Feb 03

Invasion of the Body Snatchers: Bird Fluke

The humble garden snail has a nemesis. No, it’s not a bird, or a clumsy gardener, or even the French. It’s not even something that the snail can see (assuming, of course, that they actually had decent vision) because this threat lives inside its body. It’s called a trematode, or bird fluke, and it’s a tiny parasitic, mind-controlling flatworm.

While grazing in the garden, snails must be careful what they are eating. They sometimes feed upon tasty bird droppings, but unbeknownst to them they may contain hidden horrors: bird fluke eggs. The eggs were shed by an adult fluke, which lived inside the stomach of a bird, and exited the animal along with its excrement. Although the unborn flukes ultimately want to end up inside the body of a bird like their parent, they must first spend their youth inside a snail. They will not hatch if they end up inside another animal.

The snail cannot digest the fluke eggs and so they hatch within its body. The parasites grow and take on a sac-like form, quickly taking over the majority of the snail’s internal body cavity. They now replicate themselves, producing lots of tiny embryos. These embryos move into the brood sac in the snail’s head and mature into yet another form, which look a bit like tadpoles. The flukes have already come a long way, but they cannot stay in the head of the snail forever – they must get into the intestinal tracts of a bird if they are to mature and reproduce. The only way of transferring from snail to bird, however, is if their current host gets eaten.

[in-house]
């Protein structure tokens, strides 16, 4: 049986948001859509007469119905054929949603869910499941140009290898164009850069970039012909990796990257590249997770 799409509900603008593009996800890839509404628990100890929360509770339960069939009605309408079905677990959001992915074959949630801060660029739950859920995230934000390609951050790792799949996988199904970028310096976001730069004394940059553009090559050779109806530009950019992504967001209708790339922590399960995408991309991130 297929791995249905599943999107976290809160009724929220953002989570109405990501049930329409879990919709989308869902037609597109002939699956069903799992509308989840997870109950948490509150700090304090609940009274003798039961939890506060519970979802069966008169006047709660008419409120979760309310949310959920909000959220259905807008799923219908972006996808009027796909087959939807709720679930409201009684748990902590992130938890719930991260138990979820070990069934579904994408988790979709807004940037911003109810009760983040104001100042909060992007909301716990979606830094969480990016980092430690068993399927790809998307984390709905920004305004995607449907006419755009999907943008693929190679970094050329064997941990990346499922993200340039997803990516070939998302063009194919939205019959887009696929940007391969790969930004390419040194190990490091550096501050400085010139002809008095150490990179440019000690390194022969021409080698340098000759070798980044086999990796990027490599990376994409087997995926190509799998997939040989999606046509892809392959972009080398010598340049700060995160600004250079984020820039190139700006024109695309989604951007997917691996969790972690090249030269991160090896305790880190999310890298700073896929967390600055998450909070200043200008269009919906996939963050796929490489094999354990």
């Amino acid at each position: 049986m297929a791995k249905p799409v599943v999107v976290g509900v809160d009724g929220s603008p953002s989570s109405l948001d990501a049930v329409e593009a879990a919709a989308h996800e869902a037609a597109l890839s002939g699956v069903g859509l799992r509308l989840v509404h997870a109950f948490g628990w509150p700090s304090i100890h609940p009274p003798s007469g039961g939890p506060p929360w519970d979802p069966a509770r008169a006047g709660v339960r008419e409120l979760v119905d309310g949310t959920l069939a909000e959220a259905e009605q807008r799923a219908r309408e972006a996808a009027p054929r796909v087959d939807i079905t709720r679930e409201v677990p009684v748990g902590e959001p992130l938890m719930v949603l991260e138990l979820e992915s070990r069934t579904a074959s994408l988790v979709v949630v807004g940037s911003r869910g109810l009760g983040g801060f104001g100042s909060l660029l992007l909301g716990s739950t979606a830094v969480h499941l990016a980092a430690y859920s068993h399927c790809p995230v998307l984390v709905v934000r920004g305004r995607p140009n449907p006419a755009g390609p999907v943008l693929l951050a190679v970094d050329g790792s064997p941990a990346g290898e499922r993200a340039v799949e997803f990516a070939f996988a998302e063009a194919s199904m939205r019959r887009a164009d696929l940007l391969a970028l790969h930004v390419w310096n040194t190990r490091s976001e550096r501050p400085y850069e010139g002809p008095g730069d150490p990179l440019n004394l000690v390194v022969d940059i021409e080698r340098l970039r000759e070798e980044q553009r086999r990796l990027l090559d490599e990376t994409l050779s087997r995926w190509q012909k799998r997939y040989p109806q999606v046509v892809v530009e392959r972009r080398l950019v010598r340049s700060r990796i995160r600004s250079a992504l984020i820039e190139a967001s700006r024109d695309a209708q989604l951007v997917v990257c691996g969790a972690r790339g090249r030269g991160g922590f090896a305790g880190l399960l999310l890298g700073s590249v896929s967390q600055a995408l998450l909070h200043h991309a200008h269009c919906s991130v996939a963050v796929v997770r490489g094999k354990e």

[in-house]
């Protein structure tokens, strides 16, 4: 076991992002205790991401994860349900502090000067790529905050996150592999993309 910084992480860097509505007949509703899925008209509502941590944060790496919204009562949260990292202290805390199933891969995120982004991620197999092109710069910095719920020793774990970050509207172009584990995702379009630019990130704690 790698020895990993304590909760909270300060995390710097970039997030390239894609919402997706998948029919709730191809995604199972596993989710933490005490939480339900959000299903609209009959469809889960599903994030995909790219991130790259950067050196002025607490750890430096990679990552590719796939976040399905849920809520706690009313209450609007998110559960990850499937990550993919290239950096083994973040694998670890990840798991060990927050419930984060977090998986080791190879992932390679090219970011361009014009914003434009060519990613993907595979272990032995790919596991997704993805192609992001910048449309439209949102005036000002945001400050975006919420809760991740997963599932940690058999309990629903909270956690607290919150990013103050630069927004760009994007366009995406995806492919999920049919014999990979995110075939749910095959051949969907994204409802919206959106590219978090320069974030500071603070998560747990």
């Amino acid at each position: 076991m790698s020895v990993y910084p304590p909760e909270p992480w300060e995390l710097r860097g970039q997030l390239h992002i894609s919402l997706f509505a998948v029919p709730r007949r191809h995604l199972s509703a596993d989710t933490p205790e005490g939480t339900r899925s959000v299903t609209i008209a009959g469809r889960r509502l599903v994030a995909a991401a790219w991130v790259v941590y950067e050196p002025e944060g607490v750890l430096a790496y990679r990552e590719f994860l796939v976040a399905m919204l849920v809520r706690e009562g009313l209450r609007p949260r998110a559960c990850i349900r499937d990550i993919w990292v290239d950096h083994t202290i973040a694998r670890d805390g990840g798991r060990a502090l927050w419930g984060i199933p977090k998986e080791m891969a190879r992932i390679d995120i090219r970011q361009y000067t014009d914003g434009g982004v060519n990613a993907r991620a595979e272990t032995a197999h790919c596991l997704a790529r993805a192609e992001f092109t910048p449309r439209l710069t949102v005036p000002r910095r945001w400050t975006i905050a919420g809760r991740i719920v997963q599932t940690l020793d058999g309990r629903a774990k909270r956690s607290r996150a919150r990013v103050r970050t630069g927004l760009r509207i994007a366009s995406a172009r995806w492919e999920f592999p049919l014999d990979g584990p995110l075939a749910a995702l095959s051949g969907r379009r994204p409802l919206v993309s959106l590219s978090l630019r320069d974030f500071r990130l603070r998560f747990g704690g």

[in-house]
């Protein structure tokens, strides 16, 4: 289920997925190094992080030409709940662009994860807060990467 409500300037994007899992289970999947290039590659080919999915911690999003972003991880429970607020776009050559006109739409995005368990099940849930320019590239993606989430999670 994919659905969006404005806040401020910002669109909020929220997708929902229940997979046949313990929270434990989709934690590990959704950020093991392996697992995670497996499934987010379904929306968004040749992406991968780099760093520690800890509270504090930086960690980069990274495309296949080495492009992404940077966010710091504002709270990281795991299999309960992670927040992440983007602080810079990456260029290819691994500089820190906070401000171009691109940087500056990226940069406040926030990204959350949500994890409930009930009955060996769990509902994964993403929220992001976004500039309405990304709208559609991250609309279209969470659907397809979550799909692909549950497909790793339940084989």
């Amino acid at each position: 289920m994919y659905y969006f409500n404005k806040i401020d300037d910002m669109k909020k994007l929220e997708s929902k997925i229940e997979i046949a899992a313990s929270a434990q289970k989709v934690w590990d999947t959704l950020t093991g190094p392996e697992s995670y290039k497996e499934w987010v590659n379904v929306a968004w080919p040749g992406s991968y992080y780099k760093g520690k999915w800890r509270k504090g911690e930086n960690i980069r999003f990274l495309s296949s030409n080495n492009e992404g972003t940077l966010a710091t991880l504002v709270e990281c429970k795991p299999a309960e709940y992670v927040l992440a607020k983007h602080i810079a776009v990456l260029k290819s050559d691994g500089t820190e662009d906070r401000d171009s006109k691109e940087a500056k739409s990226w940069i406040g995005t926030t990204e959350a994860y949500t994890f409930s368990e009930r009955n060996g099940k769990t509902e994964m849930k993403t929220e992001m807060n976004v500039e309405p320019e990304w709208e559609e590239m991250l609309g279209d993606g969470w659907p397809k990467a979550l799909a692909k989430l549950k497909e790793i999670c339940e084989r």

Photo: Thomas Hahmann

It is likely that sometime in its life any one snail will get eaten by a bird, but the flukes cannot wait that long. To ensure that it happens sooner rather than later, the flukes attempt to control the snail’s behaviour. The parasites, which have now spread to the snail’s eye stalks, start to swell and change colour (see picture above), pulsating to make the snail appear more conspicuous to predators. Then, as they invade the snail’s rudimentary brain, the flukes somehow cause the snail to venture out into the open, its stalk eyes flashing like beacons.

The throbbing coloured bands within the swollen tentacles of the snail quickly attract the attention of foraging birds. Perhaps it looks like a juicy caterpillar. Or maybe it just intrigues the birds. It isn’t long before a bird swoops down and either eats the entire snail or, at the very least, rips its tentacles off.

In the end, the flukes are the only winners. The snail has probably died and although the bird thinks it has obtained an easy meal, it has unknowingly allowed the flukes to reach their ultimate destination. Once inside the bird’s gut, they will take up permanent residence and start stealing much of their host’s nourishment. When they are ready, they will produce eggs that pass through the bird’s digestive system and start the whole horrible cycle all over again.

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